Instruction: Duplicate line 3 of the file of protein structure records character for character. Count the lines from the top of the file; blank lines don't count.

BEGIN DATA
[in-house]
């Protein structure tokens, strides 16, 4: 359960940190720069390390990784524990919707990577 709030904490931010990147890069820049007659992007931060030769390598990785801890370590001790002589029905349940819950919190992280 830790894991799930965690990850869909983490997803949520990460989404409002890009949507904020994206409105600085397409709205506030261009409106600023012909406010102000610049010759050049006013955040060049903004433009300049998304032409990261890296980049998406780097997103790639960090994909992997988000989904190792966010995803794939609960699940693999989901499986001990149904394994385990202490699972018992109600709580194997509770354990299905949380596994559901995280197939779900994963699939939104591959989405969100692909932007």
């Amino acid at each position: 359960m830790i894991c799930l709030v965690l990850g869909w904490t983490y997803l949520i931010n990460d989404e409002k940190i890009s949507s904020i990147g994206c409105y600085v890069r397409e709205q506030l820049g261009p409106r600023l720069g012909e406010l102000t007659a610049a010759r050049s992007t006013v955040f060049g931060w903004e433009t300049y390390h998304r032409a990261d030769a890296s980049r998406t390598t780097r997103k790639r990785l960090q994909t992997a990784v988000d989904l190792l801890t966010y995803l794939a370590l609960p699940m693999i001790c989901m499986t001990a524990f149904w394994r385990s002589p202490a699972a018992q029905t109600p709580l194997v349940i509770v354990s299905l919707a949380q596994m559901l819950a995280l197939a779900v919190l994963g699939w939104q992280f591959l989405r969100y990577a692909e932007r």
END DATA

């Amino acid at each position: 359960m830790i894991c799930l709030v965690l990850g869909w904490t983490y997803l949520i931010n990460d989404e409002k940190i890009s949507s904020i990147g994206c409105y600085v890069r397409e709205q506030l820049g261009p409106r600023l720069g012909e406010l102000t007659a610049a010759r050049s992007t006013v955040f060049g931060w903004e433009t300049y390390h998304r032409a990261d030769a890296s980049r998406t390598t780097r997103k790639r990785l960090q994909t992997a990784v988000d989904l190792l801890t966010y995803l794939a370590l609960p699940m693999i001790c989901m499986t001990a524990f149904w394994r385990s002589p202490a699972a018992q029905t109600p709580l194997v349940i509770v354990s299905l919707a949380q596994m559901l819950a995280l197939a779900v919190l994963g699939w939104q992280f591959l989405r969100y990577a692909e932007r």